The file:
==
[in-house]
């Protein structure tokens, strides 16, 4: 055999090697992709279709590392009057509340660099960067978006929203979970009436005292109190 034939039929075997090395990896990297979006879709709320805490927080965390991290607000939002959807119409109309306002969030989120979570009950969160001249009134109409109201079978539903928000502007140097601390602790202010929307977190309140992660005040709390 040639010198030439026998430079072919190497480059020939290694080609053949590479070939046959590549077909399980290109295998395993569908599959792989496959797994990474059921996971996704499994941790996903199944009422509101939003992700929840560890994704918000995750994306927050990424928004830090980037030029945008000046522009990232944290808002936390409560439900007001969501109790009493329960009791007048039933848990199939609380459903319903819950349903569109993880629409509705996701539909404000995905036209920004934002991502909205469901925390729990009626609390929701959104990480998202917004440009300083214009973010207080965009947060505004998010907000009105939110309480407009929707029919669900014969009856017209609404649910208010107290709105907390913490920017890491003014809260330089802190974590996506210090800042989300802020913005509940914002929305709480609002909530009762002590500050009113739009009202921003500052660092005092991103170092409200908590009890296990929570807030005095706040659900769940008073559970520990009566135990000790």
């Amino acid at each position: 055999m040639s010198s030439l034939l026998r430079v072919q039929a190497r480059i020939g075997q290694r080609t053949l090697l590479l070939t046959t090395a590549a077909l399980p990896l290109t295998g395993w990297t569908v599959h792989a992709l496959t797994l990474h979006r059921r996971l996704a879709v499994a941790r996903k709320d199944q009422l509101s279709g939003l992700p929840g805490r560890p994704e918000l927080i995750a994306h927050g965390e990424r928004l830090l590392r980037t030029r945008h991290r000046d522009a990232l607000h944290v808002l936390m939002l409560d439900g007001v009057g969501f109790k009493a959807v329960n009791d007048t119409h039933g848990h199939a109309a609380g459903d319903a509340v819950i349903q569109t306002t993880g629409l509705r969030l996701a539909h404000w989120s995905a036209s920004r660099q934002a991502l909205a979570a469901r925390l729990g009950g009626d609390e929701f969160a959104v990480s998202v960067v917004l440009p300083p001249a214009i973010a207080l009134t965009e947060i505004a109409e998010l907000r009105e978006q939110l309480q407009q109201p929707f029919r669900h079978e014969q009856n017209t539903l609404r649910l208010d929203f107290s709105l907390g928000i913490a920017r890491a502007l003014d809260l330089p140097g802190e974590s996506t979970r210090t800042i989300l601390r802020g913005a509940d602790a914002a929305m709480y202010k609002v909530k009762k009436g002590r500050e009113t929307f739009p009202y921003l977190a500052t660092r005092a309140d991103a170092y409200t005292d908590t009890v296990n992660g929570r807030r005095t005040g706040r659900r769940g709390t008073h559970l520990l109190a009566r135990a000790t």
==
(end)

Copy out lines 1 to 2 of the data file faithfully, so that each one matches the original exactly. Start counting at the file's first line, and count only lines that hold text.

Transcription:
[in-house]
């Protein structure tokens, strides 16, 4: 055999090697992709279709590392009057509340660099960067978006929203979970009436005292109190 034939039929075997090395990896990297979006879709709320805490927080965390991290607000939002959807119409109309306002969030989120979570009950969160001249009134109409109201079978539903928000502007140097601390602790202010929307977190309140992660005040709390 040639010198030439026998430079072919190497480059020939290694080609053949590479070939046959590549077909399980290109295998395993569908599959792989496959797994990474059921996971996704499994941790996903199944009422509101939003992700929840560890994704918000995750994306927050990424928004830090980037030029945008000046522009990232944290808002936390409560439900007001969501109790009493329960009791007048039933848990199939609380459903319903819950349903569109993880629409509705996701539909404000995905036209920004934002991502909205469901925390729990009626609390929701959104990480998202917004440009300083214009973010207080965009947060505004998010907000009105939110309480407009929707029919669900014969009856017209609404649910208010107290709105907390913490920017890491003014809260330089802190974590996506210090800042989300802020913005509940914002929305709480609002909530009762002590500050009113739009009202921003500052660092005092991103170092409200908590009890296990929570807030005095706040659900769940008073559970520990009566135990000790």